Hot compress for period pain: Here’s how heat helps


Pain during menstruation is quite common. While there are medicines, you can also go for hot compress for period pain.

Before or during periods, many women experience painful sensations in the lower abdomen. Sometimes, even the lower back starts hurting during this time. For some, the pain can be really severe. Whether you are a teenager or in your 30s, dysmenorrhea is a common gynecological concern for many. There are medicines and various home remedies to get some relief from menstrual cramps. But if you are not too keen on popping pills during menstruation, you can always use a heating pad. Hot compress for period pain is known to help menstruating women. Read on to know how hot compress helps and tips to make a homemade heating pad.

What is dysmenorrhea?

We call it menstrual cramps or period pain, but the medical term is dysmenorrhea. Period pain primarily affects the lower abdomen, but the pain can also radiate to the lower back. Some women may also experience discomfort extending to the thighs, says obstetrician, gynecologist and fertility specialist Dr Nirmala M. The pain usually starts just before the period and subsides a few days later. As per a 2013 research published in the Epidemiologic Reviews, the prevalence of dysmenorrhea can vary between 16 percent and 91 percent in women who are in the reproductive stage.

Hot water bags can provide some relief during periods. Image Courtesy: Adobe Stock.

What are the causes of period pain?

Period pain is associated with menstruation, but here are some reasons why it happens:

  • Period pain is caused by uterine muscle contractions during menstruation.
  • Prostaglandins, which are chemicals in the uterus, trigger these contractions, leading to pain.
  • Inflammatory factors in the pelvic area can contribute to increased pain.
  • Conditions like endometriosis or uterine fibroids can intensify period pain.
  • Elevated prostaglandin levels result in stronger and prolonged uterine contractions.
  • Emotional factors, such as stress, can influence the perception of menstrual pain.

How does hot compress help with period pain?

Heat can reduce period pain by increasing blood flow, according to a 2018 research published in Scientific Reports. Hot compresses improves blood flow to the lower abdomen. When there is increased blood circulation, it aids in reducing tension and promoting relaxation in the pelvic area. The warmth helps relax uterine muscles, easing contractions and reducing pain, says Dr Nirmala.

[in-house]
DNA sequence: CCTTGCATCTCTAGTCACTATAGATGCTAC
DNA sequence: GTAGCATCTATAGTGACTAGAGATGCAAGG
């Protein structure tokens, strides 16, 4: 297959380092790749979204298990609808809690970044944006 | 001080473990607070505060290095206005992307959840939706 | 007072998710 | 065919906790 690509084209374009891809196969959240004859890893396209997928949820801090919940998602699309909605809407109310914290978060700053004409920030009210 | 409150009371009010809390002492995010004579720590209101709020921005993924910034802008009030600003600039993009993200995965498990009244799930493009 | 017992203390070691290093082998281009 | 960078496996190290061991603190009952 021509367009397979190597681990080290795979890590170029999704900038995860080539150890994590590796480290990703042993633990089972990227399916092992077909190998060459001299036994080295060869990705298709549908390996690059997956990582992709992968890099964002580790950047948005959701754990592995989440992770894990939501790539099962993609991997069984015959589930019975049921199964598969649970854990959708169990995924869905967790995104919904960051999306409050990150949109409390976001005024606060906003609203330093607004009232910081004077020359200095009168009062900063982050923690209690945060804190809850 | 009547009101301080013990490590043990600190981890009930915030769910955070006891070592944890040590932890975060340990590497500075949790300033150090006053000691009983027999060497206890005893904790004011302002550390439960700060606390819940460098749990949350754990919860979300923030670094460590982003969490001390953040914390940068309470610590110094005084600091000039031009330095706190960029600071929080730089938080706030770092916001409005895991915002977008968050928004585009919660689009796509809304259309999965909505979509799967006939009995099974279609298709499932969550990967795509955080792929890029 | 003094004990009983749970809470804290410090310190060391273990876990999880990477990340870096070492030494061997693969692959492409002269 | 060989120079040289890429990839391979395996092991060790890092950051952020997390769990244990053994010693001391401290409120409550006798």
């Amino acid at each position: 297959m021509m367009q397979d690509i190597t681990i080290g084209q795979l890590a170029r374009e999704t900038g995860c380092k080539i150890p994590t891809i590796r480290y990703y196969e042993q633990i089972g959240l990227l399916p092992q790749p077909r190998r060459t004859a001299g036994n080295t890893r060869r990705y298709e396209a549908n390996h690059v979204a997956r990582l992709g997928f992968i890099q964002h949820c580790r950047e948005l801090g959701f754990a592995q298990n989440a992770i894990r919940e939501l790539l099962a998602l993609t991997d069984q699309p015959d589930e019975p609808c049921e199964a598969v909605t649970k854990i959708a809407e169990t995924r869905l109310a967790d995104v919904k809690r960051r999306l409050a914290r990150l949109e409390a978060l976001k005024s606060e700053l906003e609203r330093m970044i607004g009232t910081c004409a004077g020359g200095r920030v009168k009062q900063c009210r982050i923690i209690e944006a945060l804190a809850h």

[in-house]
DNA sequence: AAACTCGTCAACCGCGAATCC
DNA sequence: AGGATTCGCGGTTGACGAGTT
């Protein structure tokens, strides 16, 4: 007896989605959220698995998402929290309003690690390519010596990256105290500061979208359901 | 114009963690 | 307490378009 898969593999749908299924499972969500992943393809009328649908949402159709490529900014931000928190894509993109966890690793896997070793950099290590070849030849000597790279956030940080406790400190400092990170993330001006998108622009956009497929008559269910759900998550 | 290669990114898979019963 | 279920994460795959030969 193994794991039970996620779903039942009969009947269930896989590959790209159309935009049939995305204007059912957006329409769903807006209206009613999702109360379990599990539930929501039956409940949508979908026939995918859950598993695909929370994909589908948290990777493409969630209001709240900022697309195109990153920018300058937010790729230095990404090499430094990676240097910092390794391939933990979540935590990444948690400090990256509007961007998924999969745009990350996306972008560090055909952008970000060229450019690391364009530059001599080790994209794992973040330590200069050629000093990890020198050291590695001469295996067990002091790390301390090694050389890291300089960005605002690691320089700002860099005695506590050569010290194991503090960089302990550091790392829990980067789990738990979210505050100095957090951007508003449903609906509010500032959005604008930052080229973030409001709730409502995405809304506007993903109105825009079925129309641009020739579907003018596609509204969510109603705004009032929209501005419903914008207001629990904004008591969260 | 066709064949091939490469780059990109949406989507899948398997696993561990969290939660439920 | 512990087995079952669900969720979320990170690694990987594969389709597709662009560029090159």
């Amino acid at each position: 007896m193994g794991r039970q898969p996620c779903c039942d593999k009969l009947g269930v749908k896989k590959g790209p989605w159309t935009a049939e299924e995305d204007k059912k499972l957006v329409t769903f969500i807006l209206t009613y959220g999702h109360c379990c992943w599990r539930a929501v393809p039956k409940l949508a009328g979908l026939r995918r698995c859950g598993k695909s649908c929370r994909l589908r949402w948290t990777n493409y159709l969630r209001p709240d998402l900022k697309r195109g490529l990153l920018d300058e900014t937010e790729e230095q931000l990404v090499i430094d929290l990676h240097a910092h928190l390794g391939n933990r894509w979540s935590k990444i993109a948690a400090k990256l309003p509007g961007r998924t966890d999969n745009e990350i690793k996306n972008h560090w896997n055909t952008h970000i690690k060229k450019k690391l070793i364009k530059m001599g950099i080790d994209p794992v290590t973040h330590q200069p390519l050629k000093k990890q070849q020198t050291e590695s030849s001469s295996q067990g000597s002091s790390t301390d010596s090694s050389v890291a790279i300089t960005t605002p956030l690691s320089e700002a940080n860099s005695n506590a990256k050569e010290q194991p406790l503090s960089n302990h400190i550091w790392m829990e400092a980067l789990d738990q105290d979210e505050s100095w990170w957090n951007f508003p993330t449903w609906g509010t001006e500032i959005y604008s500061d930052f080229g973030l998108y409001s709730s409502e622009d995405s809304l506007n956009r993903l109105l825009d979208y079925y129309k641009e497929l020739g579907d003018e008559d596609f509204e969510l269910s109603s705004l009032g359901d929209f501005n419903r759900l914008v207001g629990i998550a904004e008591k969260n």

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Why do I feel cold during periods?

What is the correct way to use heat to get rid of period pain?

You can use heat therapy as needed during your periods.

  • Put water in a heating pad, but ensure the heat is at a moderate temperature to avoid burns or you can wrap it up with a towel.
  • Apply the heating pad or hot water bottle to your lower abdomen for 15 to 20 minutes.
Woman having period problems
You can opt for DIY heating pads for period pain. Image courtesy: Shutterstock

You can also go for a DIY heating pad. Hereโ€™s how to make a homemade heating pad:

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  • Take an old sock and fill it with uncooked rice.
  • Leave some space at the top so that you can close the opening.
  • Sew it shut or use a rubber band or a string to close it so that the rice doesnโ€™t come out.
  • Put it in a microwave oven and heat it for about two minutes.
  • Take it out from the microwave and apply it to your lower abdomen or areas where you feel the pain.
  • You can microwave again after the heating pad goes cold.

Is soaking in hot bath more effective than using a heating pad?

Heating pads provide targeted relief to the lower abdomen, addressing localised pain. On the other hand, soaking in a hot bath offers overall relaxation, potentially easing tension and discomfort, shares the expert.

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But some women like those with skin conditions need to exercise caution to prevent irritation. Women with impaired sensation or reduced blood circulation should be cautious while using hot compress for period pain to avoid burns.

If you are uncertain about the suitability of heat therapy, consult a doctor.



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